If you want a run-down of the 1.3 changes and the design decisions behidn those changes, check out the LonestarElixir Phoenix 1.3 keynote:

To use the new project generator, you can install the archive with the following command:

$ mix archive.install

Bump your phoenix dep

Phoenix v1.3.0 is a backwards compatible release with v1.2.x. To upgrade your existing 1.2.x project, simply bump your phoenix dependency in mix.exs:

# installing erlang on ubuntu's
sudo apt-get install build-essential libncurses5-dev openssl libssl-dev
sudo mkdir -p /opt/erlang/
curl -O && chmod a+x kerl
sudo mv kerl /opt/erlang/
View drain_stop.ex
defmodule DrainStop do
@moduledoc """
DrainStop Attempts to gracefully shutdown an endpoint when a normal shutdown
occurs. It first shuts down the acceptor, ensuring that no new requests can be
made. It then waits for all pending requests to complete. If the timeout
expires before this happens, it stops waiting, allowing the supervision tree
to continue its shutdown order.
DrainStop should be installed in your supervision tree *after* the
EndPoint it is going to drain stop.

#Phoenix 1.1.x to 1.2.0 Upgrade Instructions

Project Generator

To generate new projects as 1.2.0, install the new mix archive:

mix archive.install


View 1.js
// 1. Add Bootstrap as a dependency in package.json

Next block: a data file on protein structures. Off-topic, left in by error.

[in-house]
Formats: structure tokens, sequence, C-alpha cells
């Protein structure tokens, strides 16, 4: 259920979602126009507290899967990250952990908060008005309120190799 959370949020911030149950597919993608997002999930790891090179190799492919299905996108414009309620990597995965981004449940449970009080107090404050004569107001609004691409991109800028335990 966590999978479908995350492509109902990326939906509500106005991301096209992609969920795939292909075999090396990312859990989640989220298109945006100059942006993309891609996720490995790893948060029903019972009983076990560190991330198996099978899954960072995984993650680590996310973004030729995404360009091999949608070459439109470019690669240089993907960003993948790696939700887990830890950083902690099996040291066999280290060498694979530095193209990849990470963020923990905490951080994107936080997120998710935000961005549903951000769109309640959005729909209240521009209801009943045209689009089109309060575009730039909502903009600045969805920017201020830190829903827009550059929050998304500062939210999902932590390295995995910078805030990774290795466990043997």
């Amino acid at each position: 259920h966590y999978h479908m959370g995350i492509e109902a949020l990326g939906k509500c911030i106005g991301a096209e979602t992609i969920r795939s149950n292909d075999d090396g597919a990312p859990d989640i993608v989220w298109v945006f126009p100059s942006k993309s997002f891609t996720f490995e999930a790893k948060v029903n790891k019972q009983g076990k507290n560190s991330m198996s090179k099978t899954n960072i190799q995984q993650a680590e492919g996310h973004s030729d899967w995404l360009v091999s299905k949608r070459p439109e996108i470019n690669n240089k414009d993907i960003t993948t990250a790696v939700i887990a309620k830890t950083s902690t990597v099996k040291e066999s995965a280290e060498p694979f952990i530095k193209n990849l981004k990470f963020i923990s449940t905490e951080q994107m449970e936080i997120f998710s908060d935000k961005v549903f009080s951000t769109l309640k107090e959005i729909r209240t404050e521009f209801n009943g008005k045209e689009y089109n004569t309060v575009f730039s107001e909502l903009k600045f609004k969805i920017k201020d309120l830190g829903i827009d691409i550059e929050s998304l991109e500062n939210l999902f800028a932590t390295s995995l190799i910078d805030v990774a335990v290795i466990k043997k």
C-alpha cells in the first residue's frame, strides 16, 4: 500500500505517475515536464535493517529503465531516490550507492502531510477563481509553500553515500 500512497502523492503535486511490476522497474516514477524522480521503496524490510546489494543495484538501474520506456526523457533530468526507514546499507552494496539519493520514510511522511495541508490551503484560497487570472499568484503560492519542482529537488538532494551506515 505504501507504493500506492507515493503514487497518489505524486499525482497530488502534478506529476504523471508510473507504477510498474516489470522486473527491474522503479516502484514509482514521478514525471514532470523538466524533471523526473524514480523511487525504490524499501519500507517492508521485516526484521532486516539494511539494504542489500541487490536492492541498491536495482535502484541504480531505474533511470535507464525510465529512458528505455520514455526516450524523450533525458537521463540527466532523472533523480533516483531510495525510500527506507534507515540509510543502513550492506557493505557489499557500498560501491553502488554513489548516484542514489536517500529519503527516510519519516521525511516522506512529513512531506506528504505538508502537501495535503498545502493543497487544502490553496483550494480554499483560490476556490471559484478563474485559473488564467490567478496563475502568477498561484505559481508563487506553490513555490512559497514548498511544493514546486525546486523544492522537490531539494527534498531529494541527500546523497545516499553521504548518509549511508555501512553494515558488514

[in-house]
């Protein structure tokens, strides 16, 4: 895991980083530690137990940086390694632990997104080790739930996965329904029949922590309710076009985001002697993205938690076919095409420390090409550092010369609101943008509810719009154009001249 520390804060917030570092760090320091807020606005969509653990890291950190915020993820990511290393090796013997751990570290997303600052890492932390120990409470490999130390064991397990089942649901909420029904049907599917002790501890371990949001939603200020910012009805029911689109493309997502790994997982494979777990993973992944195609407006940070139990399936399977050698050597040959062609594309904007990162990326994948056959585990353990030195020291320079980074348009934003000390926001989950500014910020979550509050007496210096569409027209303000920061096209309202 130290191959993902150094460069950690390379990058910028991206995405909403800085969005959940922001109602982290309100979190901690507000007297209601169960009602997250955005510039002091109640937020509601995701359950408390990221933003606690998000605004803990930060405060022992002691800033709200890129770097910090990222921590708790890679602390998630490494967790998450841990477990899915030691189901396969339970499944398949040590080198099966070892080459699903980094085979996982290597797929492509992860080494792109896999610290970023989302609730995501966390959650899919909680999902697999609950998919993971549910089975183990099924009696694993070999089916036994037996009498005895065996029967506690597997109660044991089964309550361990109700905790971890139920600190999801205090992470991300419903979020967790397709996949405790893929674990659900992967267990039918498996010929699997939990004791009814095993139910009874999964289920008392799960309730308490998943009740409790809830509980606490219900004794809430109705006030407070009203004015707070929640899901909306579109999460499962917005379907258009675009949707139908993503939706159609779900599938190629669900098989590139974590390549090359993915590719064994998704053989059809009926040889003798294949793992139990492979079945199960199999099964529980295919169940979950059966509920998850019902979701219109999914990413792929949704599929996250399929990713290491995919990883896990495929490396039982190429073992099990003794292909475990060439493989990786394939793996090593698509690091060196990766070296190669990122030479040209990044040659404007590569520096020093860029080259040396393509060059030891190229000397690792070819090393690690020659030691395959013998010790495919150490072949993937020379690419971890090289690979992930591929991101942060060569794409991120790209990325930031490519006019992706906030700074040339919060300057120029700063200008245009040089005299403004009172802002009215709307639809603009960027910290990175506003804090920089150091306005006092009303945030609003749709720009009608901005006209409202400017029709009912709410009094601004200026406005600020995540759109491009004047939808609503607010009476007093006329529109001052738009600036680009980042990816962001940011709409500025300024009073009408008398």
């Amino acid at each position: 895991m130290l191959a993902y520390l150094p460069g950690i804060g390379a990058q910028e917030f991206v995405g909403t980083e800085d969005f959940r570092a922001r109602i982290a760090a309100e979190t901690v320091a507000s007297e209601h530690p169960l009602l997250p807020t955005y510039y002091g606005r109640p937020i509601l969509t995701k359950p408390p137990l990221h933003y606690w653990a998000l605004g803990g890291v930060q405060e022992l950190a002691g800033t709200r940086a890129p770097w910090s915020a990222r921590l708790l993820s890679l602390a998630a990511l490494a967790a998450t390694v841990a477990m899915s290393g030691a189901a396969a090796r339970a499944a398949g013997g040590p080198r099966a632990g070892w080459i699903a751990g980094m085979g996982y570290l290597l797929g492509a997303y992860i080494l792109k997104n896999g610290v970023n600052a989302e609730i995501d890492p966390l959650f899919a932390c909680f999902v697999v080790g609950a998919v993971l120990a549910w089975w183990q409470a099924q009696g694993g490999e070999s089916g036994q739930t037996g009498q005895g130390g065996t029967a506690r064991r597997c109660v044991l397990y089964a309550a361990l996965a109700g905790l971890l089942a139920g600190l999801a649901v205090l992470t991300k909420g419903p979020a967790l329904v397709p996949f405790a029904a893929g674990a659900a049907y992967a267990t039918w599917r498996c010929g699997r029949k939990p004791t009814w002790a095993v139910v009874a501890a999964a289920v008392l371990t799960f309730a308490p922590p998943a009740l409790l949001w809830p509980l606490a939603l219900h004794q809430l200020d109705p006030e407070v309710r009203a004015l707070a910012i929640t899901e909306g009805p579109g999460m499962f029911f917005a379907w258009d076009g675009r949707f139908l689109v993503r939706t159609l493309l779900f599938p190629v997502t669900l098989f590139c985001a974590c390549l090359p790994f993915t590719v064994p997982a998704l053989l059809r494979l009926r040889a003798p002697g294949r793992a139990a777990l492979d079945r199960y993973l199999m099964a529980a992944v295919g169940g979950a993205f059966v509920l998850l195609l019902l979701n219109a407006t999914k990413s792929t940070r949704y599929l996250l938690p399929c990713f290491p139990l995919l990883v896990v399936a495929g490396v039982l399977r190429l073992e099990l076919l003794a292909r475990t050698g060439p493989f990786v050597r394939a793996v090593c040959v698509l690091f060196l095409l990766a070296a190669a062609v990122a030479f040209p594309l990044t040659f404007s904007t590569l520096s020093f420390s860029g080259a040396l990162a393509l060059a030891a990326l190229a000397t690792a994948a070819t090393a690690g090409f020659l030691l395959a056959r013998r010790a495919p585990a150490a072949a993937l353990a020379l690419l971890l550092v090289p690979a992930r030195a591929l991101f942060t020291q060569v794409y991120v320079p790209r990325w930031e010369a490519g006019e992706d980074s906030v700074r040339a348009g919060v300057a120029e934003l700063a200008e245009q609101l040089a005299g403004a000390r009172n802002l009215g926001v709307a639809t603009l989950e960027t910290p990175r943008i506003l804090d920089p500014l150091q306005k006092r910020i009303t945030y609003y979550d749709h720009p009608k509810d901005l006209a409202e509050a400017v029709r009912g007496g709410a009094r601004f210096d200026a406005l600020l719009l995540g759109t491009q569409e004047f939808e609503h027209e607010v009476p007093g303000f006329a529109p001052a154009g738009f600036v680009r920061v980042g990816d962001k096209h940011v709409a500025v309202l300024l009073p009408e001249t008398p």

"dependencies": {
"bootstrap": "~3.3.6"
View dynamic_dispatch.ex
# in your app supervisor
:phx_dyn_dispatch =, [:named_table, :bag, :public])
defmodule DynamicDispatch do
def register(group, plug, opts) do
true = :ets.insert(:phx_dyn_dispatch, {group, plug, opts})
def unregister(group, plug) do

Phoenix 1.1.1 to 1.1.2 upgrade instructions

Optional upgrade for new brunch features

Update your phoenix deps

def deps do
  [{:phoenix, "~> 1.1.2"},
View phoenix showdown rackspace onmetal

Comparative Benchmark Numbers @ Rackspace

I've taken the benchmarks from Matthew Rothenberg's phoenix-showdown, updated Phoenix to 0.13.1 and ran the tests on the most powerful machines available at Rackspace.


Framework Throughput (req/s) Latency (ms) Consistency (σ ms)

Using OTP's observer (appmon replacement) remotely

$ ssh remote-host "epmd -names"
epmd: up and running on port 4369 with data:
name some_node at port 58769

Note the running on port for epmd itself and the port of the node you're interested in debugging. Reconnect to the remote host with these ports forwarded:

$ ssh -L 4369:localhost:4369 -L 58769:localhost:58769 remote-host
# This script can be used in "run & hope" mode or you can use it as a recipe to
# do things manually - you probably want the latter if you really care about
# the data in your databases.
# Happy hacking
# /Eoin/
# Tell bash to stop if something goes wrong
set -e